The premise of the Shambhala vision is that in order to establish enlightened society for others, we need to understand what we inherently have to offer others. Thus, the basis of the Shambhala tradition, is not being afraid of who we are. That is the definition of bravery- not being afraid of ourselves. That is why the Shambhala path is a path of warriorship. We become warriors in the original sense of the word: one who is brave. We develop fearlessness in accepting ourselves the way we are, and out of that arises a profound gentleness and willingness to open to the world and help others. The key to warriorship and the first principle of Shambhala vision is “not being afraid of who you are”. Ultimately, that is the definition of bravery: not being afraid of yourself. We cultivate this through the practice of meditation, and the path of Shambhala Training. Through these disciplines we can connect to our own innate gentleness and fearlessness, and are naturally inspired to open to the world and help others.
With so many acts on the lineup, and such distinct flavors at each stage, Shambhala truly offers something for every musical taste. The Village stage, possibly the most architecturally sophisticated and visually arresting of Shambhala’s installations, offers harder fare such as Excision and Datsik, while its next-door neighbor The Grove features visionary art displays, yoga, educational workshops, and more funky/psychedelic sounds such as Saqi, Opiuo, The Human Experience, Desert Dwellers, Kaminanda, Moontricks, Lynx, and Emancipator.
Meanwhile, Pagoda Stage, one of the three stages that front Downtown, Shambhala’s main thoroughfare (along with Amphitheater and Fractal Forest) throws some of its most extravagant and powerful shows, with many of the event’s biggest acts (Moby, Bassnectar, Beats Antique, Justin Martin) performing headlining sets on Friday, Saturday, and Sunday nights.
Unique among the Shambhala stages, at least from a press perspective, is Fractal Forest, whose progressive stage lighting and architecture each year follows such a closely guarded formula that no cameras are allowed on the premises. (In fact, virtually the only condition imposed upon press attending Shambhala comes by way of email several weeks before the event: “Photography/Video in the Fractal Forest—NOT ALLOWED!” Fractal is a central and highly popular hangout at “Sham,” featuring crowd-pleasing acts such as Griz, The Funk Hunters, A Tribe Called Red, Kill Paris, and Beardyman, with the audience not enclosed by or facing the stage, but rather encircling its central treehouse-like structure.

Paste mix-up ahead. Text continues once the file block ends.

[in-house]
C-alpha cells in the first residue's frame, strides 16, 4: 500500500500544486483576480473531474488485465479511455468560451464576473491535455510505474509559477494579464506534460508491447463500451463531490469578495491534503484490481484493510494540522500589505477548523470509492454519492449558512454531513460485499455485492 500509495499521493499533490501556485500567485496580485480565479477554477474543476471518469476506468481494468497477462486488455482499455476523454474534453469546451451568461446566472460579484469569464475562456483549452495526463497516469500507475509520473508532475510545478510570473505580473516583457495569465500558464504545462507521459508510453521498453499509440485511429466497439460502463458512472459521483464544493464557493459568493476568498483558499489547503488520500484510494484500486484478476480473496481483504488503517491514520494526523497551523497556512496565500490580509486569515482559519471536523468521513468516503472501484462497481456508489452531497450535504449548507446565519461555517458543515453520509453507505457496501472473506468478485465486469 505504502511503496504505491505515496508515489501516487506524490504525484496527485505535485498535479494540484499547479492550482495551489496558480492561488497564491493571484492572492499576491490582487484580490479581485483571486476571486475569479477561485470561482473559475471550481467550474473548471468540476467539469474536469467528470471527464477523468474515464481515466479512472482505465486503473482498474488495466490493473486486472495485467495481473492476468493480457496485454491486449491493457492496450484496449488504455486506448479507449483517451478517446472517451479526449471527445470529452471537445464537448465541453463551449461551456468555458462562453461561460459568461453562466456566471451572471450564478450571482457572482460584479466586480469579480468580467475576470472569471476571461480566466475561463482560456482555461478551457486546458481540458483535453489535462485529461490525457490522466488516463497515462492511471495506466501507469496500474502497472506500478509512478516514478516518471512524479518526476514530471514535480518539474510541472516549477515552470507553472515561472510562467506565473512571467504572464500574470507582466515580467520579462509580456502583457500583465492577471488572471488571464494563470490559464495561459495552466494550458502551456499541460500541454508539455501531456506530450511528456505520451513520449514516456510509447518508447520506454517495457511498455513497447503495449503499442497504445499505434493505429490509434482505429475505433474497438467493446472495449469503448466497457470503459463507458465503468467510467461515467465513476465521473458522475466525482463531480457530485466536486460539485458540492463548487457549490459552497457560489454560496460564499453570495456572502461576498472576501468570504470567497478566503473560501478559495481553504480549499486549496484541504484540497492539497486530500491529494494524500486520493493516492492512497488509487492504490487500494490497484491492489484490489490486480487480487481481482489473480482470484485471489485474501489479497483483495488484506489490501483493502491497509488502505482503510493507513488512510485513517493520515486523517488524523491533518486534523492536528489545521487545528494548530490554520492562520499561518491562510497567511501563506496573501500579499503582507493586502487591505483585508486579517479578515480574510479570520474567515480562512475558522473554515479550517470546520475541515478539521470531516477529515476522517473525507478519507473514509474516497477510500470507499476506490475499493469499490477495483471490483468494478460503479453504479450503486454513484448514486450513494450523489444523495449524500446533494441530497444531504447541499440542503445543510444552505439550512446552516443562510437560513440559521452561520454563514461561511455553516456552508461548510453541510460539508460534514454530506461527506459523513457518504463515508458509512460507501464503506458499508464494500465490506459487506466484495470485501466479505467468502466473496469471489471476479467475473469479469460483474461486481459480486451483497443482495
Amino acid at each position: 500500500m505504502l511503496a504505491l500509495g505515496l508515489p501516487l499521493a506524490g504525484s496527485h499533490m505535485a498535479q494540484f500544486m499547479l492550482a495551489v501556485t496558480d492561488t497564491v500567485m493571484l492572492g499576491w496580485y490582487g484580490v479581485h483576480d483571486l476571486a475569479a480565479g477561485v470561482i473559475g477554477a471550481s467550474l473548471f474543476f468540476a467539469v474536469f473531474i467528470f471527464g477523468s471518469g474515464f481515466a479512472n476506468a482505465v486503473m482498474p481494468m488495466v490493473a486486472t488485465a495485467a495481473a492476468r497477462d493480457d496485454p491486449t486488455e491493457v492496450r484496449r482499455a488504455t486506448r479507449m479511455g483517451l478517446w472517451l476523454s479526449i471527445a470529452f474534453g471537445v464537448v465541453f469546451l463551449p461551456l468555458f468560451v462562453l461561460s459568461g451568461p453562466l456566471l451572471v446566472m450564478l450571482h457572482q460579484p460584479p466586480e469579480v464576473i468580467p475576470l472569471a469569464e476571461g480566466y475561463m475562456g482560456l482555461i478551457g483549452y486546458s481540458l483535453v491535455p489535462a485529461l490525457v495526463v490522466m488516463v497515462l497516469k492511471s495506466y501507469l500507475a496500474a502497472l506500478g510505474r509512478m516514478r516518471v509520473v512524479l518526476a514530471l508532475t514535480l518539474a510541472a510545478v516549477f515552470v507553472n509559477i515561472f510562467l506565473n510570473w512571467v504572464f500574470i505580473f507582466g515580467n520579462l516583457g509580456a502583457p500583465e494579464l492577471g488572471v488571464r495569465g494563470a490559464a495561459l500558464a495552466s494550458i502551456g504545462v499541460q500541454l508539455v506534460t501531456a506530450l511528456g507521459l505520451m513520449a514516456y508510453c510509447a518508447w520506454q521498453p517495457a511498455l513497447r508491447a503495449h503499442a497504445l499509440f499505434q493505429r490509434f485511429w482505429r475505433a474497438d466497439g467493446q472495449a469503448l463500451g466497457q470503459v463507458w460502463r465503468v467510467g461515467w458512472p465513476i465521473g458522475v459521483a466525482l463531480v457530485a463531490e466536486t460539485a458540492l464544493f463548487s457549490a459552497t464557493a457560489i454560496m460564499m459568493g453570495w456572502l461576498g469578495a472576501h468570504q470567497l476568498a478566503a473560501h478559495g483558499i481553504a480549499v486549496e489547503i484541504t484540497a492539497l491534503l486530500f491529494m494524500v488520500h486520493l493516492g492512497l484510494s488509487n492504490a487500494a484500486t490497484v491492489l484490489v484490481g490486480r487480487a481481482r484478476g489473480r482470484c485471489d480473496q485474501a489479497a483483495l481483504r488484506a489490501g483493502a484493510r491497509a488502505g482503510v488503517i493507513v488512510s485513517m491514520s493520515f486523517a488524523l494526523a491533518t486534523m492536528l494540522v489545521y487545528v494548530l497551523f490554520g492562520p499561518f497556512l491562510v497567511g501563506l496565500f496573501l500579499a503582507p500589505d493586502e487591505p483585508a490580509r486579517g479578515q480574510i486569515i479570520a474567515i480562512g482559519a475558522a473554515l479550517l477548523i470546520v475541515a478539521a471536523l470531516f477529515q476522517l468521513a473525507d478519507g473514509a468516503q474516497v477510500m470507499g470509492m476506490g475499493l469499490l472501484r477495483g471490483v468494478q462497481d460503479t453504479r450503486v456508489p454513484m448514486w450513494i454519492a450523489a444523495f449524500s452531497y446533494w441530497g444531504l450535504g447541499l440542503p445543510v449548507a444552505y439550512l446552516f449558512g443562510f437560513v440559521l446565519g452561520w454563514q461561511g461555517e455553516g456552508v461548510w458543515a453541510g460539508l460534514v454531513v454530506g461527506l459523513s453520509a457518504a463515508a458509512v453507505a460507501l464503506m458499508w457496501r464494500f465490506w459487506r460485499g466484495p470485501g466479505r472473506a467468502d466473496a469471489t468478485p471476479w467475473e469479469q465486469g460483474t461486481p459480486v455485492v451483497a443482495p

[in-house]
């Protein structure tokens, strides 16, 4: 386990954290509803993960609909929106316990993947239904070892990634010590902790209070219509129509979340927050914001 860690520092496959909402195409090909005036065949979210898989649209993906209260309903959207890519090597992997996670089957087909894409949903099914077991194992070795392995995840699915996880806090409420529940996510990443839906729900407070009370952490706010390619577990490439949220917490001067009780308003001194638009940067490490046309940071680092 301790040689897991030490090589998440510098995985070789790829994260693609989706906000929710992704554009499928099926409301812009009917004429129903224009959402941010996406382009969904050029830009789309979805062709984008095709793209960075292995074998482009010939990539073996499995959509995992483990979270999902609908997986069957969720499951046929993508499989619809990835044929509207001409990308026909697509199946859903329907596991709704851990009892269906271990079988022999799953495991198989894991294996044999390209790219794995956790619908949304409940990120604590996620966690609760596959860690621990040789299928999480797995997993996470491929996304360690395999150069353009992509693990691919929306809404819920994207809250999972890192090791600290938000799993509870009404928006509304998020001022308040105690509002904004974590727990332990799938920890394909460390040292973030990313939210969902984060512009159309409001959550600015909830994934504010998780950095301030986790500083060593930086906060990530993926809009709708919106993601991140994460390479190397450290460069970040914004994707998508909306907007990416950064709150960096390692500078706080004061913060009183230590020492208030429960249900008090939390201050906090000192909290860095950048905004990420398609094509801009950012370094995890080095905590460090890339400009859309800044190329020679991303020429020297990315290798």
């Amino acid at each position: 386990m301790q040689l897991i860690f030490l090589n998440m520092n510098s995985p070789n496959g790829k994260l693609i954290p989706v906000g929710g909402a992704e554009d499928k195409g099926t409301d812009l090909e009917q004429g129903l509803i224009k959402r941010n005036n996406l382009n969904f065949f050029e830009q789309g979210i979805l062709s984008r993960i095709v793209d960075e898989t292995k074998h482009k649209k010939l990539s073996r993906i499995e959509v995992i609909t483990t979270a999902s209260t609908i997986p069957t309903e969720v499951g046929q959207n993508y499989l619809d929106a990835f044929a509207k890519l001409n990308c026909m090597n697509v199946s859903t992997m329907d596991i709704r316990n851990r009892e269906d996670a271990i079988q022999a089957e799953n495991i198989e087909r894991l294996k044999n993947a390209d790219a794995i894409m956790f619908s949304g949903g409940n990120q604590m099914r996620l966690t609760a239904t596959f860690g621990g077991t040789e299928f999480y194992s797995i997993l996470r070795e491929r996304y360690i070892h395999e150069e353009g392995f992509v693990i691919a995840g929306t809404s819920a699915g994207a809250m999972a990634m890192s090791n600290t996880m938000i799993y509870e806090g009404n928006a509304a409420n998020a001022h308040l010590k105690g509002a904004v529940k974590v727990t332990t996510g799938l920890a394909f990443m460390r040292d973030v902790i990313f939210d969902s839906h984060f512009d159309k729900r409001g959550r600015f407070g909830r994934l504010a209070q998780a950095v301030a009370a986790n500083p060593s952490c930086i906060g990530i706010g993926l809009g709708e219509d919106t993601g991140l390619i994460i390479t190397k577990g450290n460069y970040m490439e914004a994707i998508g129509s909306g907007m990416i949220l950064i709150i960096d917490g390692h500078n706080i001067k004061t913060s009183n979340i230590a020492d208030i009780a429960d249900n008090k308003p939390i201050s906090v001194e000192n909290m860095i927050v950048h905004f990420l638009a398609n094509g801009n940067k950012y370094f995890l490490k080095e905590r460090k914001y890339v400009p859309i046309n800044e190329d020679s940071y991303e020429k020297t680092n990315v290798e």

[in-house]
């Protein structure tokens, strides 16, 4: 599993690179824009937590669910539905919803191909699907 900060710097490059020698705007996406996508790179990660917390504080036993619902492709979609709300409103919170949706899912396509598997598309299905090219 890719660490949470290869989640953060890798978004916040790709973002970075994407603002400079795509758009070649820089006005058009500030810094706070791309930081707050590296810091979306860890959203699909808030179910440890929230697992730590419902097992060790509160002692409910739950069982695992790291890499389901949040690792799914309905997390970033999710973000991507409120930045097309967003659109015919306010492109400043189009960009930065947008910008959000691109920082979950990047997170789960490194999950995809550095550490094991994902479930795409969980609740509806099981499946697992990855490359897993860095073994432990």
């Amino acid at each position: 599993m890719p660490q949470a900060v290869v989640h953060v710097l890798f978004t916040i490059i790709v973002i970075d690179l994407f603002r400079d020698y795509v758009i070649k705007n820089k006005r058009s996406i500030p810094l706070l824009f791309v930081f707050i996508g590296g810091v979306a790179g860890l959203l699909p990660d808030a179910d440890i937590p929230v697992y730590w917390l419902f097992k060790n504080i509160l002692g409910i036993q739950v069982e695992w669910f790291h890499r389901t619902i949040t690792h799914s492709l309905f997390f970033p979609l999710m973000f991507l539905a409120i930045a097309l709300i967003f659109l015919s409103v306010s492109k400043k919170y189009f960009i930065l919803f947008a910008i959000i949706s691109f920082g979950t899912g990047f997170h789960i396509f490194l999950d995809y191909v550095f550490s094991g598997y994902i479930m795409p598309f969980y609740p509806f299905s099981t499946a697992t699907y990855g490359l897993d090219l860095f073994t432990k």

Despite being a largely electronic festival, Shambhala is not a rave; Or, if it is a rave, it is, in the words of LA’s Chris B, who performed a standout set at Shambhala, “the headiest candy rave in the world.”
For example, Shambhala excels at facilitating interesting novel live-electronic collaborations.
Portland’s Afro QBen, for instance, joined Opiuo on electric guitar at The Grove on Friday night before headlining an all-star Saturday afternoon jam session featuring Pumpkin, Lafa Taylor, and Everyman at the Living Room (Beach) stage, which, with its hundreds of inflatable multi-colored beach balls and Afro QBen logo-pasties adorning nearly every bare female chest, was easily the most unadulterated daytime fun had during the weekend.
The producers of Shambhala also strive to insure that almost every electronic act features a performance troupe or other live element.
For example, Kelowna, BC’s female dance troupe/vibe squad Cosmic Co-Motion, who had been booked to perform during 9 performances, ended up gigging 15 different sets. In fact, at Shambhala, female dance companies such as Canada’s Circus Act Insomniacs, Subscura, and Luciterra, as well as LA’s Lucent Dossier Experience, are often as central to the performance as are the DJs they accompany, and it is not rare to overhear passersby hurrying to catch a show specifically for the dance troupe it features, rather than the headlining DJ.
Shambhala facilitates an incredibly rich intermixing of genres, ideas, passions, and nationalities, and, true to the unofficial Open Door Policy of the venue, there is a true sense that every individual present, from the performers, to the DJs, the vendors, the producers, and the ticketholders, holds the same importance at the event, with all integral to the intentions of each.
I spent a good portion of Sunday lazing away beside the river with the members of Ottawa’s A Tribe Called Red, England’s The Correspondents, Vancouver’s Subscura, and Santa Cruz, CA’s rising-like-a-shooting star producer G Jones, whom Subscura had been scheduled to perform with that night, but whom they had never before met. Watching them spontaneously gel, musically and physically, during their show together that night was one of my personal highlights of the festival.